The latest attraction closure as a result of the COVID-19 pandemic is the Vancouver Art Gallery (VAG), effective at the end of today’s business hours.
VAG announced late this afternoon it will be closing until further notice. This complete closure of the VAG includes all exhibitions, programs, events, rentals, 1931 Gallery Bistro, Gallery Store, and art rentals and sales.
The upcoming Art Auction Gala slated for May 30 has been postponed.
This adds to the slew of closures, including Science World, Vancouver Public Library, casinos, community and recreational facilities, retail businesses, and ski resorts.
Public health officials are encouraging the practice of social distancing to prevent the spread of the coronavirus and flatten the curve in cases to reduce the burden on the healthcare system.
With coronavirus on the rise, the BC Ministry of Health is reminding individuals who attend events and large gatherings to monitor their health for signs and symptoms of COVID-19. And if you’re not feeling well, they recommend staying home at this time. Also, due to unexpected cancellations, please check the event you plan to attend is still taking place. Keep up with COVID-19 news here.
Taking art online – Sherbrooke Record
When schools first closed on March 13, parents across Quebec were left wondering what they would do with their children at home for the next two weeks. In the time since, the internet has seen the rise of a number of shared creative projects. In the case of local art teacher April Blampied, it was two days before she picked up a camera and started to record activities people could do at home. “At first I was just going to share with my friends to help with fun ideas to do with their children but my son really enjoys watching Youtube videos of kids making their own videos and asked me if we could do the same,” she explained. “That inspired me further to make videos and share them with a larger population to help more families.” Recognizing that not everyone has the same level of expertise with art, the teacher said that she tried to make the activities accessible to a broad audience. “All my art activities are simplified versions of lessons I have given at the high school level,” Blampied shared. “Since I am doing the activities with my children, four and six years old, I geared the level to elementary.” See full story in the Monday, March 30 edition of The Record.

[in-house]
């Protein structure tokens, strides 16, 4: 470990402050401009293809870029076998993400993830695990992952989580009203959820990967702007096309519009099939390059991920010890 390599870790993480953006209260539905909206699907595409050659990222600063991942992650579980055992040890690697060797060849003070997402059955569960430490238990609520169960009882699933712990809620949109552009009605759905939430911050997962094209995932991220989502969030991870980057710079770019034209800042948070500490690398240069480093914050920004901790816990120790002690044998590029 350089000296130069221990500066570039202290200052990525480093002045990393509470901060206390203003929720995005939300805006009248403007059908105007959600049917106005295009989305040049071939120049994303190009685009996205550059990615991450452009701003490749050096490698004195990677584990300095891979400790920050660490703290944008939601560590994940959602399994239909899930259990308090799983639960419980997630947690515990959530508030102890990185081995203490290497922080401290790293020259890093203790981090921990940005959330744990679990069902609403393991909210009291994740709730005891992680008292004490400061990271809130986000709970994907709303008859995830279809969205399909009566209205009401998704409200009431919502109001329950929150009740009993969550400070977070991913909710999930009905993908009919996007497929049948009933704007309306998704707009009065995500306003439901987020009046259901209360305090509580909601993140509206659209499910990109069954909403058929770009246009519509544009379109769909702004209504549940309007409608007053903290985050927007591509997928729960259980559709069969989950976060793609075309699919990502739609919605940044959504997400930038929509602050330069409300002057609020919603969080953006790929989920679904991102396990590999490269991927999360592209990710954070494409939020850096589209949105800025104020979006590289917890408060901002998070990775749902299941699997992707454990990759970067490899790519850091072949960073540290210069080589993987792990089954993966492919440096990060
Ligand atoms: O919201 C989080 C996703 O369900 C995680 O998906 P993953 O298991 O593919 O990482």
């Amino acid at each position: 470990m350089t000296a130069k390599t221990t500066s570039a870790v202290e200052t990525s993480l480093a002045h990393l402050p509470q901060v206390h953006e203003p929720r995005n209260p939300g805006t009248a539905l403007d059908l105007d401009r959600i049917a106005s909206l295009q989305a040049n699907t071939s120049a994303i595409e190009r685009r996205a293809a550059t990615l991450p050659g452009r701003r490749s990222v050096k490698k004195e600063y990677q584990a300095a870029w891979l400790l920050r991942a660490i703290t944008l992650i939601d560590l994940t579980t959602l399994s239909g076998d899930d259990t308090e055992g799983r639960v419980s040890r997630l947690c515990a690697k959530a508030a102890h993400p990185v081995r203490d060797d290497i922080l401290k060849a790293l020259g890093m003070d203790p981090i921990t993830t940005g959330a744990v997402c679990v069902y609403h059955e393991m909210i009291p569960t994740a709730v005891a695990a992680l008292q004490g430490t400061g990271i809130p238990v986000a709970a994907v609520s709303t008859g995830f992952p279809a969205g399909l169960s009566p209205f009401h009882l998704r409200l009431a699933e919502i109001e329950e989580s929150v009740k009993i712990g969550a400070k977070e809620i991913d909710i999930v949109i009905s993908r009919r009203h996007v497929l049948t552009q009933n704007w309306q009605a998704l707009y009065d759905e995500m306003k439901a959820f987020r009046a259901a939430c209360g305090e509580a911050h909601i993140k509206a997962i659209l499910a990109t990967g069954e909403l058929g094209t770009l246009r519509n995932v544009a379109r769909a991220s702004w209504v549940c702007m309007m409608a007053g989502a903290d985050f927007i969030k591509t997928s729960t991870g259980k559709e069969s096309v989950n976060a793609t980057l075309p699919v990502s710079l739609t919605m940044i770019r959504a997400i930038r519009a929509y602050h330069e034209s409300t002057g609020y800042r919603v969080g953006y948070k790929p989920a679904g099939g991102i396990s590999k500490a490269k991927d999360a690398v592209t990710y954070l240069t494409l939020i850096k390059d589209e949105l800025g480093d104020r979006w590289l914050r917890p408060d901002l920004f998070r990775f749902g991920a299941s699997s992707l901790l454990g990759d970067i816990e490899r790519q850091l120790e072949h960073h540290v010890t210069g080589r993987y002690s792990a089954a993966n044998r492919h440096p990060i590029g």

Alan Cross: A look at art and music created in times of pandemic – Global News
The spectre of disease, pandemic, and death have been with us since life emerged on this rock. And once we got around to discovering music, homo sapiens (and perhaps Neanderthals, whose numbers were probably drastically culled by disease), began reacting to these periods of widespread sickness with stories, art, and song.
The first recorded pandemic hit the people of Athens between 429 and 426 BC. No one knew why, other than the gods must have been displeased with mankind.